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Nat Med. 2003 Jun;9(6):729-35. Epub 2003 May 25.

Enhanced T-cell immunogenicity of plasmid DNA vaccines boosted by recombinant modified vaccinia virus Ankara in humans.

Author information

1
Nuffield Department of Medicine, University of Oxford, John Radcliffe Hospital, Oxford, OX3 9DU, UK.

Abstract

In animals, effective immune responses against malignancies and against several infectious pathogens, including malaria, are mediated by T cells. Here we show that a heterologous prime-boost vaccination regime of DNA either intramuscularly or epidermally, followed by intradermal recombinant modified vaccinia virus Ankara (MVA), induces high frequencies of interferon (IFN)-gamma-secreting, antigen-specific T-cell responses in humans to a pre-erythrocytic malaria antigen, thrombospondin-related adhesion protein (TRAP). These responses are five- to tenfold higher than the T-cell responses induced by the DNA vaccine or recombinant MVA vaccine alone, and produce partial protection manifest as delayed parasitemia after sporozoite challenge with a different strain of Plasmodium falciparum. Such heterologous prime-boost immunization approaches may provide a basis for preventative and therapeutic vaccination in humans.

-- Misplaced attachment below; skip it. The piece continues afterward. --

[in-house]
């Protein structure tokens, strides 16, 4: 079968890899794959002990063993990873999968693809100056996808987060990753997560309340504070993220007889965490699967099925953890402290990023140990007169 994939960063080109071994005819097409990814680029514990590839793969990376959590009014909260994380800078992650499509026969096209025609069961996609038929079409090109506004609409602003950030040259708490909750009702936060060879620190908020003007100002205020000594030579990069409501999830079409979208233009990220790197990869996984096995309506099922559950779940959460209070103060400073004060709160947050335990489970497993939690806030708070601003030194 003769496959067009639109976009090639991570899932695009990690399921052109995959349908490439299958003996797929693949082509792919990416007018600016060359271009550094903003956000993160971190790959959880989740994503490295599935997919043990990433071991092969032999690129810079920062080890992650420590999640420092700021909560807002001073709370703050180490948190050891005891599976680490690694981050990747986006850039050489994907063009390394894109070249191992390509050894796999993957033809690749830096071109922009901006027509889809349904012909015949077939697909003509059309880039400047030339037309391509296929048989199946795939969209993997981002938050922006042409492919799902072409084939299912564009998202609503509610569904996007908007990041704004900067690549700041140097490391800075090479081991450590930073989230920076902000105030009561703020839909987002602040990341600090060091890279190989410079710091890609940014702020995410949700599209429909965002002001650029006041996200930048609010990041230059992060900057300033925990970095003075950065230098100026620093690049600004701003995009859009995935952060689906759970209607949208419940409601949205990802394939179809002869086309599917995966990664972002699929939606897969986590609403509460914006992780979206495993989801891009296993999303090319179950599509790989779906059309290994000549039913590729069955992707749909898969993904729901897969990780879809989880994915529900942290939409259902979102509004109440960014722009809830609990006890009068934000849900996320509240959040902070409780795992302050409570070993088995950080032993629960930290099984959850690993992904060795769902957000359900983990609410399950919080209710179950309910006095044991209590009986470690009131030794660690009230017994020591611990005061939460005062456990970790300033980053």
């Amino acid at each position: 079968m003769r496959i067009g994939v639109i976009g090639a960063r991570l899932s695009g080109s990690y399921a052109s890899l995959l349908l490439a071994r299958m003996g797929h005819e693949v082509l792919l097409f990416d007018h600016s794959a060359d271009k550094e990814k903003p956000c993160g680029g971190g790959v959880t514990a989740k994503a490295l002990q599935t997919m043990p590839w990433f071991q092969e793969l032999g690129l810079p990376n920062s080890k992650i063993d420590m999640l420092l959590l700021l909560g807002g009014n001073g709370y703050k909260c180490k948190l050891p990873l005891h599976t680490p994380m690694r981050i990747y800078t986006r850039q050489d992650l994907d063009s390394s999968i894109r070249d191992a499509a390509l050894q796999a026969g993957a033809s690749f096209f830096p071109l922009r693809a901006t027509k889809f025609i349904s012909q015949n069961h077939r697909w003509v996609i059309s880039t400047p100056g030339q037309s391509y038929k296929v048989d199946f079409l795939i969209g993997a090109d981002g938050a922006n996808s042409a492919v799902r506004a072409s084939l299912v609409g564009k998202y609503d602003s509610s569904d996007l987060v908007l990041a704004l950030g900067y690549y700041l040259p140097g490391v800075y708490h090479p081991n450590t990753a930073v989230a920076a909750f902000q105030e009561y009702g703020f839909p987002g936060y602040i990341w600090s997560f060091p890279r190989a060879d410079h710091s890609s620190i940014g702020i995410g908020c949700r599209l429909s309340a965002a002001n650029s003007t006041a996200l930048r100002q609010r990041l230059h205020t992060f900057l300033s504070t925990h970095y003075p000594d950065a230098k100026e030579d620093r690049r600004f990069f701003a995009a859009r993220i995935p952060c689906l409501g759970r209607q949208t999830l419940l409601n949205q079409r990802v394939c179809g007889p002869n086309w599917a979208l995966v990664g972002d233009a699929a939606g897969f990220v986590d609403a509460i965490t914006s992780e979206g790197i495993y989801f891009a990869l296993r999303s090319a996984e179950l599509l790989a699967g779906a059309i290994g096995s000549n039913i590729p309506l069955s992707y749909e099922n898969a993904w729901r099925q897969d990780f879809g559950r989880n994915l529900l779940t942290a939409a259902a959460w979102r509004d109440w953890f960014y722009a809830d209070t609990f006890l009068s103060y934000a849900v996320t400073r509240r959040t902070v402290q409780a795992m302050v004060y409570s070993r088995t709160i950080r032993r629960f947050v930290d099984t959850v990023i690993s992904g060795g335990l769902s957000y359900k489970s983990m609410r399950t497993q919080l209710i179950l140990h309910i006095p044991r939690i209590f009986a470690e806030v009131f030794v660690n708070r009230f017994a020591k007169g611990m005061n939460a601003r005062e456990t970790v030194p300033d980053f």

PMID:
12766765
DOI:
10.1038/nm881
[Indexed for MEDLINE]

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